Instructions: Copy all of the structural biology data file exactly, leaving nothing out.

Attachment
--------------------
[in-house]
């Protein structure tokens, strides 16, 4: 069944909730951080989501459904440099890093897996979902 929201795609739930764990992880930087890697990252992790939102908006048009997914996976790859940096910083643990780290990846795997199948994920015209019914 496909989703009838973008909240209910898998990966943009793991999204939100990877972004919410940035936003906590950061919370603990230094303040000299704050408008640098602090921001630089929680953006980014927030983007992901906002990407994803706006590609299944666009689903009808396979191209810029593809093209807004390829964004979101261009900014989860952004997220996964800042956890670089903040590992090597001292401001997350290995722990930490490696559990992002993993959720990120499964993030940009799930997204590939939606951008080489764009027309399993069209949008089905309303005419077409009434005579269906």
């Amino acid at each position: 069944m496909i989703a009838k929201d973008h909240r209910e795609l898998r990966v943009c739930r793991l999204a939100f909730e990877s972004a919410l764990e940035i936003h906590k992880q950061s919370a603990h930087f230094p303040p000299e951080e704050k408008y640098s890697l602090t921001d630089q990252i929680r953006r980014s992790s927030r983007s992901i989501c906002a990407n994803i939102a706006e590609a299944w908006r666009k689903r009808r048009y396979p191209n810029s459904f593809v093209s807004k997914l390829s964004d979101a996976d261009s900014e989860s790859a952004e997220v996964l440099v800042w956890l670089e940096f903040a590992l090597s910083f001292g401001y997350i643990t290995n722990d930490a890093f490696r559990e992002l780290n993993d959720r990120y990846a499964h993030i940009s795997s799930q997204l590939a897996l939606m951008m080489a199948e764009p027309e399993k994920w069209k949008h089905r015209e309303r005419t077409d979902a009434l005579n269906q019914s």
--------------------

[in-house]
């Protein structure tokens, strides 16, 4: 069944909730951080989501459904440099890093897996979902 929201795609739930764990992880930087890697990252992790939102908006048009997914996976790859940096910083643990780290990846795997199948994920015209019914 496909989703009838973008909240209910898998990966943009793991999204939100990877972004919410940035936003906590950061919370603990230094303040000299704050408008640098602090921001630089929680953006980014927030983007992901906002990407994803706006590609299944666009689903009808396979191209810029593809093209807004390829964004979101261009900014989860952004997220996964800042956890670089903040590992090597001292401001997350290995722990930490490696559990992002993993959720990120499964993030940009799930997204590939939606951008080489764009027309399993069209949008089905309303005419077409009434005579269906």
């Amino acid at each position: 069944m496909i989703a009838k929201d973008h909240r209910e795609l898998r990966v943009c739930r793991l999204a939100f909730e990877s972004a919410l764990e940035i936003h906590k992880q950061s919370a603990h930087f230094p303040p000299e951080e704050k408008y640098s890697l602090t921001d630089q990252i929680r953006r980014s992790s927030r983007s992901i989501c906002a990407n994803i939102a706006e590609a299944w908006r666009k689903r009808r048009y396979p191209n810029s459904f593809v093209s807004k997914l390829s964004d979101a996976d261009s900014e989860s790859a952004e997220v996964l440099v800042w956890l670089e940096f903040a590992l090597s910083f001292g401001y997350i643990t290995n722990d930490a890093f490696r559990e992002l780290n993993d959720r990120y990846a499964h993030i940009s795997s799930q997204l590939a897996l939606m951008m080489a199948e764009p027309e399993k994920w069209k949008h089905r015209e309303r005419t077409d979902a009434l005579n269906q019914s």